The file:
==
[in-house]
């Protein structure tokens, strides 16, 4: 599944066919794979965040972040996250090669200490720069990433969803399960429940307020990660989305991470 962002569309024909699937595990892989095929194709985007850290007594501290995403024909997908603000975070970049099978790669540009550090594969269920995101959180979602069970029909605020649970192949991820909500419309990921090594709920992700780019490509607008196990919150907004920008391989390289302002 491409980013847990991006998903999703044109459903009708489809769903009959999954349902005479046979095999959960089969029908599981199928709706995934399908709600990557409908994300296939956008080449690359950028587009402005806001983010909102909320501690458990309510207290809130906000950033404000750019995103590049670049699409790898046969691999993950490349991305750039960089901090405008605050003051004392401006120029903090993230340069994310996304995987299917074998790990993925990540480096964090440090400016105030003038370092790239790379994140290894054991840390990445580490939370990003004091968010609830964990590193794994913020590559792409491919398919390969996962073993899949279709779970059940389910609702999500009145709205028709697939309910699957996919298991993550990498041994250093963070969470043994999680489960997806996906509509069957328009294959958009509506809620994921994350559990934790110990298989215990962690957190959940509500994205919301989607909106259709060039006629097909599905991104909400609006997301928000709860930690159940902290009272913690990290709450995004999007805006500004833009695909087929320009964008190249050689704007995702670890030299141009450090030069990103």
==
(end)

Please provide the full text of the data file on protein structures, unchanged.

[in-house]
């Protein structure tokens, strides 16, 4: 599944066919794979965040972040996250090669200490720069990433969803399960429940307020990660989305991470 962002569309024909699937595990892989095929194709985007850290007594501290995403024909997908603000975070970049099978790669540009550090594969269920995101959180979602069970029909605020649970192949991820909500419309990921090594709920992700780019490509607008196990919150907004920008391989390289302002 491409980013847990991006998903999703044109459903009708489809769903009959999954349902005479046979095999959960089969029908599981199928709706995934399908709600990557409908994300296939956008080449690359950028587009402005806001983010909102909320501690458990309510207290809130906000950033404000750019995103590049670049699409790898046969691999993950490349991305750039960089901090405008605050003051004392401006120029903090993230340069994310996304995987299917074998790990993925990540480096964090440090400016105030003038370092790239790379994140290894054991840390990445580490939370990003004091968010609830964990590193794994913020590559792409491919398919390969996962073993899949279709779970059940389910609702999500009145709205028709697939309910699957996919298991993550990498041994250093963070969470043994999680489960997806996906509509069957328009294959958009509506809620994921994350559990934790110990298989215990962690957190959940509500994205919301989607909106259709060039006629097909599905991104909400609006997301928000709860930690159940902290009272913690990290709450995004999007805006500004833009695909087929320009964008190249050689704007995702670890030299141009450090030069990103």